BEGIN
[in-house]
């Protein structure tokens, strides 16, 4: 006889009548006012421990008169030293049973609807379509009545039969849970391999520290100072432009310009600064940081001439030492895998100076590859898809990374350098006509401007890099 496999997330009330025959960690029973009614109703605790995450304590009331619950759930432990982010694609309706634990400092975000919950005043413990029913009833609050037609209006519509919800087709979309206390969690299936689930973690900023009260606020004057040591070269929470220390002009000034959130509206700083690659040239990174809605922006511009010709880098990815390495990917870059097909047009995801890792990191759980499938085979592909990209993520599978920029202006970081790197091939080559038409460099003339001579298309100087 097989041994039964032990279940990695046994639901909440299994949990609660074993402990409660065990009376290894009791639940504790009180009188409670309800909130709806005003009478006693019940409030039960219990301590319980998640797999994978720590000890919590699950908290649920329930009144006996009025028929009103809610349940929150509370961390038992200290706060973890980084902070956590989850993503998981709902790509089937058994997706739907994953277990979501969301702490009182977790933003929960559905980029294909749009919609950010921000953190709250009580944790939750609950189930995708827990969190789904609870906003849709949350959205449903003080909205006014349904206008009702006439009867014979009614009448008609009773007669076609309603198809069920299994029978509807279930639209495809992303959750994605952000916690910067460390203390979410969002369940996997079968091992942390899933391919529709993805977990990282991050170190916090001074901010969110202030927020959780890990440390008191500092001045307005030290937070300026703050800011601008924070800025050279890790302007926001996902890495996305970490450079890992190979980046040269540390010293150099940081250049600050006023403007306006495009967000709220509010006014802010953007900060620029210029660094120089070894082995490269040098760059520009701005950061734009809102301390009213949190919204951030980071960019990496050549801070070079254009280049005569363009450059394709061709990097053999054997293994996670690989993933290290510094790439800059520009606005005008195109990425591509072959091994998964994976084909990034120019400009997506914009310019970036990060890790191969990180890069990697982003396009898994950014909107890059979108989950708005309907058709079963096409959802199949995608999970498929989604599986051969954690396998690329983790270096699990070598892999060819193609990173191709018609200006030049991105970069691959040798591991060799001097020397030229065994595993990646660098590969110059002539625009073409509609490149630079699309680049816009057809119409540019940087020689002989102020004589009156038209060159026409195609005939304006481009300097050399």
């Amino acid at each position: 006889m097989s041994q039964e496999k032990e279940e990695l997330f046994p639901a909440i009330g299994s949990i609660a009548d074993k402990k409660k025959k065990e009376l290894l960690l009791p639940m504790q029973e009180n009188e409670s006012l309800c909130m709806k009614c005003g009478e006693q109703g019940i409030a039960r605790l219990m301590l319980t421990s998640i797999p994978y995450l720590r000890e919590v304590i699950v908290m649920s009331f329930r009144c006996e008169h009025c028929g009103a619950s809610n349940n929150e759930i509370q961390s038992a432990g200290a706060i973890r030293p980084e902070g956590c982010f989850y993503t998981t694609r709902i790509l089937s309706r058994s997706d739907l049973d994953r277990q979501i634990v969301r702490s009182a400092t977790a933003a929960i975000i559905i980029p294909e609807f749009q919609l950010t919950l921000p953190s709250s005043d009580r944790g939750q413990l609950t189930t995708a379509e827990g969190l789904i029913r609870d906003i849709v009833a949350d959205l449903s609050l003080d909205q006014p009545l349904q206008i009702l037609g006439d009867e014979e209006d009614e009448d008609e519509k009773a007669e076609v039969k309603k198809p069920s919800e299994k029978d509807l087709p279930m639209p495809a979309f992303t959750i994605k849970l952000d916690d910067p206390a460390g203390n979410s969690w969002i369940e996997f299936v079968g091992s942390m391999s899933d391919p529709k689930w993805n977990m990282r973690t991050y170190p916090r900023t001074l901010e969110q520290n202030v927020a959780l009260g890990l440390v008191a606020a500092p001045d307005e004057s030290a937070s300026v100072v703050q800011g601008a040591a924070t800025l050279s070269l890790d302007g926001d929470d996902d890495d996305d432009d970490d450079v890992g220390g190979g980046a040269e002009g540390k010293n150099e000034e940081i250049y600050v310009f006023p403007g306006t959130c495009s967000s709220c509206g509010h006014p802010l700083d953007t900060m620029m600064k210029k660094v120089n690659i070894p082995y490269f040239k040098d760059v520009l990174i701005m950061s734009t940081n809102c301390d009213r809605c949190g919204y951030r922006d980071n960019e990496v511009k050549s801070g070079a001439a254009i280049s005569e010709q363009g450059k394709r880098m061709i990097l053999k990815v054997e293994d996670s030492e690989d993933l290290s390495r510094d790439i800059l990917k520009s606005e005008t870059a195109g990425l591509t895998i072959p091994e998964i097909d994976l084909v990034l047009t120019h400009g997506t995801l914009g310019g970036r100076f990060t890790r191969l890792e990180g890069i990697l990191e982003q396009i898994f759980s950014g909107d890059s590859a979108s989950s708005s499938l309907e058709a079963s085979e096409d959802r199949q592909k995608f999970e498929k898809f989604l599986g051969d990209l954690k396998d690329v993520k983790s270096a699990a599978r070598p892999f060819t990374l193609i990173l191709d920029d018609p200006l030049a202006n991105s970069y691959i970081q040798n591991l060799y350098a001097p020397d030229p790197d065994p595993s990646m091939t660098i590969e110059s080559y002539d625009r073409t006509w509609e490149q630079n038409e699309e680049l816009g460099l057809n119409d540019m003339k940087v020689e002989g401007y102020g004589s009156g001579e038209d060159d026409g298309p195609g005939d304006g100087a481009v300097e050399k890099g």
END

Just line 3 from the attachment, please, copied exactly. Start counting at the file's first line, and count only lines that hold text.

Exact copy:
């Amino acid at each position: 006889m097989s041994q039964e496999k032990e279940e990695l997330f046994p639901a909440i009330g299994s949990i609660a009548d074993k402990k409660k025959k065990e009376l290894l960690l009791p639940m504790q029973e009180n009188e409670s006012l309800c909130m709806k009614c005003g009478e006693q109703g019940i409030a039960r605790l219990m301590l319980t421990s998640i797999p994978y995450l720590r000890e919590v304590i699950v908290m649920s009331f329930r009144c006996e008169h009025c028929g009103a619950s809610n349940n929150e759930i509370q961390s038992a432990g200290a706060i973890r030293p980084e902070g956590c982010f989850y993503t998981t694609r709902i790509l089937s309706r058994s997706d739907l049973d994953r277990q979501i634990v969301r702490s009182a400092t977790a933003a929960i975000i559905i980029p294909e609807f749009q919609l950010t919950l921000p953190s709250s005043d009580r944790g939750q413990l609950t189930t995708a379509e827990g969190l789904i029913r609870d906003i849709v009833a949350d959205l449903s609050l003080d909205q006014p009545l349904q206008i009702l037609g006439d009867e014979e209006d009614e009448d008609e519509k009773a007669e076609v039969k309603k198809p069920s919800e299994k029978d509807l087709p279930m639209p495809a979309f992303t959750i994605k849970l952000d916690d910067p206390a460390g203390n979410s969690w969002i369940e996997f299936v079968g091992s942390m391999s899933d391919p529709k689930w993805n977990m990282r973690t991050y170190p916090r900023t001074l901010e969110q520290n202030v927020a959780l009260g890990l440390v008191a606020a500092p001045d307005e004057s030290a937070s300026v100072v703050q800011g601008a040591a924070t800025l050279s070269l890790d302007g926001d929470d996902d890495d996305d432009d970490d450079v890992g220390g190979g980046a040269e002009g540390k010293n150099e000034e940081i250049y600050v310009f006023p403007g306006t959130c495009s967000s709220c509206g509010h006014p802010l700083d953007t900060m620029m600064k210029k660094v120089n690659i070894p082995y490269f040239k040098d760059v520009l990174i701005m950061s734009t940081n809102c301390d009213r809605c949190g919204y951030r922006d980071n960019e990496v511009k050549s801070g070079a001439a254009i280049s005569e010709q363009g450059k394709r880098m061709i990097l053999k990815v054997e293994d996670s030492e690989d993933l290290s390495r510094d790439i800059l990917k520009s606005e005008t870059a195109g990425l591509t895998i072959p091994e998964i097909d994976l084909v990034l047009t120019h400009g997506t995801l914009g310019g970036r100076f990060t890790r191969l890792e990180g890069i990697l990191e982003q396009i898994f759980s950014g909107d890059s590859a979108s989950s708005s499938l309907e058709a079963s085979e096409d959802r199949q592909k995608f999970e498929k898809f989604l599986g051969d990209l954690k396998d690329v993520k983790s270096a699990a599978r070598p892999f060819t990374l193609i990173l191709d920029d018609p200006l030049a202006n991105s970069y691959i970081q040798n591991l060799y350098a001097p020397d030229p790197d065994p595993s990646m091939t660098i590969e110059s080559y002539d625009r073409t006509w509609e490149q630079n038409e699309e680049l816009g460099l057809n119409d540019m003339k940087v020689e002989g401007y102020g004589s009156g001579e038209d060159d026409g298309p195609g005939d304006g100087a481009v300097e050399k890099g």